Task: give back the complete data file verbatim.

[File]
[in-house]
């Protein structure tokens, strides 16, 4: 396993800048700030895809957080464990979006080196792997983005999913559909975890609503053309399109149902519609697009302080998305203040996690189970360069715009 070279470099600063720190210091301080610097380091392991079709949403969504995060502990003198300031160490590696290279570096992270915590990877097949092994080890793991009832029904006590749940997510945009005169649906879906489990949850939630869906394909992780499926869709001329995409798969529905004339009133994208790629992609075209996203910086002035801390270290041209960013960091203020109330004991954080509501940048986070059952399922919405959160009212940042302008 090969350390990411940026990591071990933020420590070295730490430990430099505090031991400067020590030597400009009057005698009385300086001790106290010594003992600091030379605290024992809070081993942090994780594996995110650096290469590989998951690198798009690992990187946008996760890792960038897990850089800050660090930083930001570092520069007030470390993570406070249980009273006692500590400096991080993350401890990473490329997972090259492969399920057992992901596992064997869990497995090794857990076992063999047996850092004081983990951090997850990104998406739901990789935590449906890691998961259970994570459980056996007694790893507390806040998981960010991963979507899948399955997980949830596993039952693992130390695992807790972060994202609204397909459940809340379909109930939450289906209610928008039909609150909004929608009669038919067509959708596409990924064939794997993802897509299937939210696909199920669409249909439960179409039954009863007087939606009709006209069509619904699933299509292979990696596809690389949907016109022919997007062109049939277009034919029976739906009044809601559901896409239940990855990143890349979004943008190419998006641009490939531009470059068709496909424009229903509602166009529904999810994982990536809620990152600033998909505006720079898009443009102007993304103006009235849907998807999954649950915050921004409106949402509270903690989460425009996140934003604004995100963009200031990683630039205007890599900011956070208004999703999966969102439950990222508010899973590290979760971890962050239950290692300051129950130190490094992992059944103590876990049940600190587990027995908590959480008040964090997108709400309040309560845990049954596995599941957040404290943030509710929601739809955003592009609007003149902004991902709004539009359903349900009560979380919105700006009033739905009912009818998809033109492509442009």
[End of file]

[in-house]
């Protein structure tokens, strides 16, 4: 396993800048700030895809957080464990979006080196792997983005999913559909975890609503053309399109149902519609697009302080998305203040996690189970360069715009 070279470099600063720190210091301080610097380091392991079709949403969504995060502990003198300031160490590696290279570096992270915590990877097949092994080890793991009832029904006590749940997510945009005169649906879906489990949850939630869906394909992780499926869709001329995409798969529905004339009133994208790629992609075209996203910086002035801390270290041209960013960091203020109330004991954080509501940048986070059952399922919405959160009212940042302008 090969350390990411940026990591071990933020420590070295730490430990430099505090031991400067020590030597400009009057005698009385300086001790106290010594003992600091030379605290024992809070081993942090994780594996995110650096290469590989998951690198798009690992990187946008996760890792960038897990850089800050660090930083930001570092520069007030470390993570406070249980009273006692500590400096991080993350401890990473490329997972090259492969399920057992992901596992064997869990497995090794857990076992063999047996850092004081983990951090997850990104998406739901990789935590449906890691998961259970994570459980056996007694790893507390806040998981960010991963979507899948399955997980949830596993039952693992130390695992807790972060994202609204397909459940809340379909109930939450289906209610928008039909609150909004929608009669038919067509959708596409990924064939794997993802897509299937939210696909199920669409249909439960179409039954009863007087939606009709006209069509619904699933299509292979990696596809690389949907016109022919997007062109049939277009034919029976739906009044809601559901896409239940990855990143890349979004943008190419998006641009490939531009470059068709496909424009229903509602166009529904999810994982990536809620990152600033998909505006720079898009443009102007993304103006009235849907998807999954649950915050921004409106949402509270903690989460425009996140934003604004995100963009200031990683630039205007890599900011956070208004999703999966969102439950990222508010899973590290979760971890962050239950290692300051129950130190490094992992059944103590876990049940600190587990027995908590959480008040964090997108709400309040309560845990049954596995599941957040404290943030509710929601739809955003592009609007003149902004991902709004539009359903349900009560979380919105700006009033739905009912009818998809033109492509442009």